leungchopan - Fotolia
By submitting your personal information, you agree that TechTarget and its partners may contact you regarding relevant content, products and special offers.
Brightcloud had Hitachi Data Systems (HDS) block access storage in place, but it was nearing end of life and managing its LUN structure was time-consuming and costly.
Brightcloud supports around 50 small to medium-sized (SME) customers from datacentres in Milton Keynes and London, with another at Croydon on the way. It runs around 1,000 virtual machines (VMs) for its customers.
Moving to Tintri has allowed it to move beyond the LUN-based block storage of its HDS arrays and save on datacentre rackspace and engineer salary.
“I wouldn’t want to bash HDS because the limitations we faced were those of a LUN-based system and the difficulties of managing those, which would be true of any traditional array,” said Andy Grover, technical operations director at Brightcloud.
“You need to be very technically competent to manage a SAN environment with a Fibre Channel network, LUNs and Raid groups. It can all be quite scary. With one command you can delete a LUN and lots of information and VMs.”
One time-consuming and awkward process was manually load-balancing the LUNs on the HDS arrays. Brightcloud had to plan to ensure this work could be carried out while not affecting customer workloads.
After evaluating traditional SAN, all-flash, hybrid flash and hyper-converged storage, Brightcloud opted for three Tintri T850 hybrid cloud boxes with around 30TB of capacity each, of which around 8TB is flash, one at each site.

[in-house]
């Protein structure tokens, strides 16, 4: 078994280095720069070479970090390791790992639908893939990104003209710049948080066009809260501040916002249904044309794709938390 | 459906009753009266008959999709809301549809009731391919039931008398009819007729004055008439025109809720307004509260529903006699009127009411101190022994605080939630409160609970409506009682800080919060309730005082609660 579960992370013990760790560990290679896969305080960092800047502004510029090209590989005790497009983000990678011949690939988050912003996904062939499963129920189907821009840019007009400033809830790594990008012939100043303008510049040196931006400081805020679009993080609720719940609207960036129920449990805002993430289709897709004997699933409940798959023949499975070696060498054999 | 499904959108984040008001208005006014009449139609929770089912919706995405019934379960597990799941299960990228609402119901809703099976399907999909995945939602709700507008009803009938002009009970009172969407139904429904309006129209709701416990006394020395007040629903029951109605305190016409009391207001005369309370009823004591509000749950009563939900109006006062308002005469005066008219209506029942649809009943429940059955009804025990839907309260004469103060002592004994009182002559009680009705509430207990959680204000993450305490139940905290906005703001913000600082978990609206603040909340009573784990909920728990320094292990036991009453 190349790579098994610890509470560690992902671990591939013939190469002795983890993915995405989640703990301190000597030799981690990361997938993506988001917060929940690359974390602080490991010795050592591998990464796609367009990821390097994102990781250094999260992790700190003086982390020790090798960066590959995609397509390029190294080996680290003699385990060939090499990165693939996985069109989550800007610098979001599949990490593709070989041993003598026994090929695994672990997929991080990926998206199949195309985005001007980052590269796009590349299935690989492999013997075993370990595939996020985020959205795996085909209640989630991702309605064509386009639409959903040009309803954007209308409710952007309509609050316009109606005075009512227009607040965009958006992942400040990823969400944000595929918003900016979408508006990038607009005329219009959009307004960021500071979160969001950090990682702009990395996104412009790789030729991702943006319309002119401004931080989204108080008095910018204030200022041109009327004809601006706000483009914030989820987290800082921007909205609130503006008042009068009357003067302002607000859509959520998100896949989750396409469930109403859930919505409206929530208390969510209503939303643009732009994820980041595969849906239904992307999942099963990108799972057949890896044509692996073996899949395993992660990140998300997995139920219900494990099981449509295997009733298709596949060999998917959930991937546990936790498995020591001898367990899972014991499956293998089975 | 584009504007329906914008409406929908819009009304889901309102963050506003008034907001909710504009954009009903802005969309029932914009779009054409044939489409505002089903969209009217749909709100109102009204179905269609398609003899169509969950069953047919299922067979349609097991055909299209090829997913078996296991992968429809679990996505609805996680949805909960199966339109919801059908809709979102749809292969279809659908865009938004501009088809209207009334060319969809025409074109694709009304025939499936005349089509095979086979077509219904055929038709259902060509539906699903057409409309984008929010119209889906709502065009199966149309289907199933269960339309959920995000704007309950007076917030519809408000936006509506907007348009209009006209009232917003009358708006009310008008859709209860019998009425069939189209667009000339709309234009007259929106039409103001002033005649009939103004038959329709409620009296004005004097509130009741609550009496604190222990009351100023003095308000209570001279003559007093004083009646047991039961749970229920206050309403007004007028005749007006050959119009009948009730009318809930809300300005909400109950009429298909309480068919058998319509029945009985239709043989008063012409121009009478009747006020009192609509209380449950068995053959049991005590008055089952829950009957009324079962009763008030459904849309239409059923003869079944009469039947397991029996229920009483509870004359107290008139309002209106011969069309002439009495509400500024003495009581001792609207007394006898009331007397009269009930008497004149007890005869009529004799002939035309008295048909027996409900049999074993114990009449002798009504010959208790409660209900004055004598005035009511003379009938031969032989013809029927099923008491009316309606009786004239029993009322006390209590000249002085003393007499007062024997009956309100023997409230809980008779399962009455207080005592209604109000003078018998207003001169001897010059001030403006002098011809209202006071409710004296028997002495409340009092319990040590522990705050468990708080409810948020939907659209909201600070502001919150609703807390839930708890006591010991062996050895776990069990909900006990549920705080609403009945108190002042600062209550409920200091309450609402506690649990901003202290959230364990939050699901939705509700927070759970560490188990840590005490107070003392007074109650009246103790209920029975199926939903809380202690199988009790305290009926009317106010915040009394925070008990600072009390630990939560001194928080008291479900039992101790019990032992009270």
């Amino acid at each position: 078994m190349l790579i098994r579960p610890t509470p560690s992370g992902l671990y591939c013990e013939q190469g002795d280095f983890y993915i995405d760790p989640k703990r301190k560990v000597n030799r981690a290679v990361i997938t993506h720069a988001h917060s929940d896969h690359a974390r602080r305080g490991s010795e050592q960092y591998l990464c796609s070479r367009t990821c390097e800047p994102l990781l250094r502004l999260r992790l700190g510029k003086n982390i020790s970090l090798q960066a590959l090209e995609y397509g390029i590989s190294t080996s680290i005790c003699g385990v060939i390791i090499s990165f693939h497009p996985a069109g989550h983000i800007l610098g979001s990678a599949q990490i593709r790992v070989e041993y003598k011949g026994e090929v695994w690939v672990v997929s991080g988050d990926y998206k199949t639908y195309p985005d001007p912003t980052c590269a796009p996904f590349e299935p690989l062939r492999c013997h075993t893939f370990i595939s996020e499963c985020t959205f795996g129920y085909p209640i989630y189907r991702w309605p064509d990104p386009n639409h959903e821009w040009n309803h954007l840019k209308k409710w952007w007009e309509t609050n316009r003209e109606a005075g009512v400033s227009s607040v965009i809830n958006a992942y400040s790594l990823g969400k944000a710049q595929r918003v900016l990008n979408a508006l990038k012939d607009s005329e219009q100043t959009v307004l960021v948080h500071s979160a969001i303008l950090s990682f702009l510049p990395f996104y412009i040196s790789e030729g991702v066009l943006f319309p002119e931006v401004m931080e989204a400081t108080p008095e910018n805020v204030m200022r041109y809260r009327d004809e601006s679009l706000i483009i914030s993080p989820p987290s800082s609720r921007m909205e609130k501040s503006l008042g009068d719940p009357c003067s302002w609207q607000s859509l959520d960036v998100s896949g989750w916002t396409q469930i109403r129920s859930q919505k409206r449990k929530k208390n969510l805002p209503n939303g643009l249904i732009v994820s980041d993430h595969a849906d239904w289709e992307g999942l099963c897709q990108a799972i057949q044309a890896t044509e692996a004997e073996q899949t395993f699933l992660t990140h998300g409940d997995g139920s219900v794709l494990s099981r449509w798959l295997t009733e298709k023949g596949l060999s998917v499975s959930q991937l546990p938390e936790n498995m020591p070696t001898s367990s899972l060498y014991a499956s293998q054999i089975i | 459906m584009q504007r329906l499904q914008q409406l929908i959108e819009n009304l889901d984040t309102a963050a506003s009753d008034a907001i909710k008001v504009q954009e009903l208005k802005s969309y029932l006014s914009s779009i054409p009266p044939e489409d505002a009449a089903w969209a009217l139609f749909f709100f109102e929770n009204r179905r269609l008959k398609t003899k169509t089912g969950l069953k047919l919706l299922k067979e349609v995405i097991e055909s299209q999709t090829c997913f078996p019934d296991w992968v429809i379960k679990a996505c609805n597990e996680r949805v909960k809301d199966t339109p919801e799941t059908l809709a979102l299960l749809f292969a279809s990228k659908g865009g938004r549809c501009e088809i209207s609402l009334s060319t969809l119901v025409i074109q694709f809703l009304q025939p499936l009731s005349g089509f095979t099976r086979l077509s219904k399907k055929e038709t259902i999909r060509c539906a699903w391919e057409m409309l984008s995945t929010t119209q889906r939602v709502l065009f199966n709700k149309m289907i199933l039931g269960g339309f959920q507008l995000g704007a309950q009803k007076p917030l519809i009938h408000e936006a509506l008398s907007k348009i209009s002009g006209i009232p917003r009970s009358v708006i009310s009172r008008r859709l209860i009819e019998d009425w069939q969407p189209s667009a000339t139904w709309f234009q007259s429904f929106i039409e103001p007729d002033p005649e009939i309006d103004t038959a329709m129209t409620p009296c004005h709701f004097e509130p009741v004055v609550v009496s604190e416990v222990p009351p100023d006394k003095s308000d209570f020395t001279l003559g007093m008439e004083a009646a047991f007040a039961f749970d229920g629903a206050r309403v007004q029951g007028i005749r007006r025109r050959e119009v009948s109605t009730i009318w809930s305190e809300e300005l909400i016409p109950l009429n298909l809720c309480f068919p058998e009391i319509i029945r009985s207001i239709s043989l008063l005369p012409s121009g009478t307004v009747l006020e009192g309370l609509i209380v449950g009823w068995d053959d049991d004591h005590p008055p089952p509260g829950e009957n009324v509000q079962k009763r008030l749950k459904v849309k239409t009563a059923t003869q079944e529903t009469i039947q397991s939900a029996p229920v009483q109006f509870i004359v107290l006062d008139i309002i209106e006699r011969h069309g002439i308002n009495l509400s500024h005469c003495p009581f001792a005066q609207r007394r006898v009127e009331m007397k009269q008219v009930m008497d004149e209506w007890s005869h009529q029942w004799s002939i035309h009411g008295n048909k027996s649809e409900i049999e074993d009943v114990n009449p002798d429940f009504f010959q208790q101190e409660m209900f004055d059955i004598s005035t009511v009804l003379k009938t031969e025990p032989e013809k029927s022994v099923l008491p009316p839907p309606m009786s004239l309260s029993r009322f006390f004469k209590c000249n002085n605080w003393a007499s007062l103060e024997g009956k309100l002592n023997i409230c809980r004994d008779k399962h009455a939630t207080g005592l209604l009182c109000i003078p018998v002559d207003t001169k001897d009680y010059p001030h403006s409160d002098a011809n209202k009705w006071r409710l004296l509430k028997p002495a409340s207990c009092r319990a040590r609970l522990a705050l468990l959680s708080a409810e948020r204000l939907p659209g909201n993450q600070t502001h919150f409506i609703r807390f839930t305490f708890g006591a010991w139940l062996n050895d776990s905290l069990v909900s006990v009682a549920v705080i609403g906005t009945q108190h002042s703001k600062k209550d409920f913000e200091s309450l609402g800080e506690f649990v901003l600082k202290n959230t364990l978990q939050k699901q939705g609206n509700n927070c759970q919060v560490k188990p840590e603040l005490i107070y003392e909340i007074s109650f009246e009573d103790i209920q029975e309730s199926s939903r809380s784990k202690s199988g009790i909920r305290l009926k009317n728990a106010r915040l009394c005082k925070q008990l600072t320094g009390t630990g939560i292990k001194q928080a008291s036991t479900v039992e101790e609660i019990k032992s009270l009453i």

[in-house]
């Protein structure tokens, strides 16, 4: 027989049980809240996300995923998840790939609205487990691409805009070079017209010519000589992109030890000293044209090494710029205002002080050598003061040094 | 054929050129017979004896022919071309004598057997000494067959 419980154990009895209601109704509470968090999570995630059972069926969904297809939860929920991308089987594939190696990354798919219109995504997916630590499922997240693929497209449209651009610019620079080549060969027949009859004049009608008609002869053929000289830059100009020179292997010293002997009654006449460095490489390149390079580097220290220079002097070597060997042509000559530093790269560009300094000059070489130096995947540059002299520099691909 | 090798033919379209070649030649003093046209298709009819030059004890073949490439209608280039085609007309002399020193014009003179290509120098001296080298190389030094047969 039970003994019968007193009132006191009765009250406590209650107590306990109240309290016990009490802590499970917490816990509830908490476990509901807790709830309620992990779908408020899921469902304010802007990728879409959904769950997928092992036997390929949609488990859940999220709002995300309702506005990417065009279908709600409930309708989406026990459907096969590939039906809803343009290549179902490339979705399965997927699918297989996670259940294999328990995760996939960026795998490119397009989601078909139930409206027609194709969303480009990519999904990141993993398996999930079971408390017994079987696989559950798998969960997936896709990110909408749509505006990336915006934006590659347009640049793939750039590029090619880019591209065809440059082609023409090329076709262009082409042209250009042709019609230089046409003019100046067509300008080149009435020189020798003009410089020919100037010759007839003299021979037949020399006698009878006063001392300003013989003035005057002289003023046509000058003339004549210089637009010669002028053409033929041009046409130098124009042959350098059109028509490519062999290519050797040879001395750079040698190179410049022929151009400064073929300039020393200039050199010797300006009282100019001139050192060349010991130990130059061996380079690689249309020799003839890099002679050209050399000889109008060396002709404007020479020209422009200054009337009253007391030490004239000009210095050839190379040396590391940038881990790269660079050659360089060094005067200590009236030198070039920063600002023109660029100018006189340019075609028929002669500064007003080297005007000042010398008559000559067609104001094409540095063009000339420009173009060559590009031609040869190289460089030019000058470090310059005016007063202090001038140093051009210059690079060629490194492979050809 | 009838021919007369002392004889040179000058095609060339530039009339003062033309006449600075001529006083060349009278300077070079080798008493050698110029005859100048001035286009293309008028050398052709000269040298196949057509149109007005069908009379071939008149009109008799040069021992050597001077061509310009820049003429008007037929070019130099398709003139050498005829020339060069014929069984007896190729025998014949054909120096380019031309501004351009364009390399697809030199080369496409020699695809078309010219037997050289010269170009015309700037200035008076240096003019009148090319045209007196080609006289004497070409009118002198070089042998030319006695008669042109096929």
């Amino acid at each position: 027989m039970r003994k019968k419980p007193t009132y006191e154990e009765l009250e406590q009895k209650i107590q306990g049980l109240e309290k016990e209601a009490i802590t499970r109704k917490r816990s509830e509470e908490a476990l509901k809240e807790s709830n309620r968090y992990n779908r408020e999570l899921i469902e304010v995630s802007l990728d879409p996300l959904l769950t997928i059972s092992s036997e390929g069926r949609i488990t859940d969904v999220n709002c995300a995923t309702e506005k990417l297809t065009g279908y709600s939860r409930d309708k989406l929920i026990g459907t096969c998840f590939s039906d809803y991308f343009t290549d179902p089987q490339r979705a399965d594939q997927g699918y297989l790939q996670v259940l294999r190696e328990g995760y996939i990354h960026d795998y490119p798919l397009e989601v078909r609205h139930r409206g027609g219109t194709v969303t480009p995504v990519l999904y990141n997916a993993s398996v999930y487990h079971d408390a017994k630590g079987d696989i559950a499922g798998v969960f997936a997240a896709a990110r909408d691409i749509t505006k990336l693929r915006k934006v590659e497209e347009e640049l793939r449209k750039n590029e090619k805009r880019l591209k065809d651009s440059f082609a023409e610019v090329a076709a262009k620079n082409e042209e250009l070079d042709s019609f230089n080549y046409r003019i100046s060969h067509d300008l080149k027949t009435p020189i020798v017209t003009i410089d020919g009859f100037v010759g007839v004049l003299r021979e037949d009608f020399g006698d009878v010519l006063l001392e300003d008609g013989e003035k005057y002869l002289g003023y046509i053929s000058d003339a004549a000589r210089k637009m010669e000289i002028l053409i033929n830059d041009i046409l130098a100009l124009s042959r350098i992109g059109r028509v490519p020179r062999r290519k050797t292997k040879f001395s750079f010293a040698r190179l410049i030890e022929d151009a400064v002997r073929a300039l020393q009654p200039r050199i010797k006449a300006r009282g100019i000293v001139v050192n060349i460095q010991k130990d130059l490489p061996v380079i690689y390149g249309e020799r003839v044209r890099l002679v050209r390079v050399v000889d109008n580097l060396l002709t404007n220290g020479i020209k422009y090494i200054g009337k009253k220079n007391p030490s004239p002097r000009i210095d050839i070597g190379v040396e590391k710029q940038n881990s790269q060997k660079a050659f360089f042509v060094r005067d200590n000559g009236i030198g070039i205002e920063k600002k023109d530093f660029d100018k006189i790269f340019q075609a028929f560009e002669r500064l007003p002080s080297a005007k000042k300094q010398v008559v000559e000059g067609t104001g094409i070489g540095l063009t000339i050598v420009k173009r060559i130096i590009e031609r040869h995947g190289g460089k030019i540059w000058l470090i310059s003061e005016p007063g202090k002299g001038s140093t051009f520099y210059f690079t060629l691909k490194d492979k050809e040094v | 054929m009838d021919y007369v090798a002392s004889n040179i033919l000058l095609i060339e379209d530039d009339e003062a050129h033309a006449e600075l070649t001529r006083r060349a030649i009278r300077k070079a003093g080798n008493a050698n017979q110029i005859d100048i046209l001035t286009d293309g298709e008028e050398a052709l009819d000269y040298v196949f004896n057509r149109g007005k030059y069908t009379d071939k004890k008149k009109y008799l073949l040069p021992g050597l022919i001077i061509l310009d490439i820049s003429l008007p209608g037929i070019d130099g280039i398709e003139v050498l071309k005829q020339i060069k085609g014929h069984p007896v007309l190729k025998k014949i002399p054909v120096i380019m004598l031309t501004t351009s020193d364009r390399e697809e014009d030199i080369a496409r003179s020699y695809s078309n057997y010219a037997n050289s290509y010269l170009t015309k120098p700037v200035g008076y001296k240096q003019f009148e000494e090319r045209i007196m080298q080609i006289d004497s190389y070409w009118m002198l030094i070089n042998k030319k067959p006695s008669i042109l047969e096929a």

Tintri made its name providing VM-aware storage that did away with LUNs and allowed admins to provision VM storage in formats native to the hypervisor in use.
Tintri supports VMware, Microsoft Hyper-V, Red Hat Enterprise Virtualization and Citrix Xen virtualisation platforms on its arrays and can support them all in a scale-out pool.
Read more about hybrid flash storage
- Hybrid flash vs all-flash storage: When is some flash not enough?
- Hybrid flash storage marries the performance of flash with the cost effectiveness of spinning disk. But products range from retrofits to an entire new category of array.
Grover said the company looked at all-flash and hybrid arrays, including HDS and Violin, but “these were still effectively old-school arrays with LUNs”.
Only Tintri and hyper-converged Nutanix on its shortlist allowed Brightcloud the potential to get away from traditional storage architecture. This has allowed Brightcloud to simplify its storage operations condiderably, said Grover.
“You present Tintri to the VMware environment and the virtualisation guys use it without having to know anything about it,” he said. “The software deals with load balancing and no one VM consumes all the IOPS.”
Grover said moving to Tintri had shrunk the one-and-a-half racks used for the HDS down to 4U, which, with savings of £1,400 a month in two datacentres, meant £33,600 per annum. The company has effectively saved the salary of one engineer at around £40,000 a year, added Grover.
Why did Grover’s team choose the hybrid flash Tintri over hyper-converged infrastructure, which has surged in prominence in the datacentre hardware market?
“At the time, we were working with some customers with heavy storage requirements and back then you couldn’t just add storage to Nutanix. It’s not the case now, so hyper-converged is more in the frame for us in the future,” he said.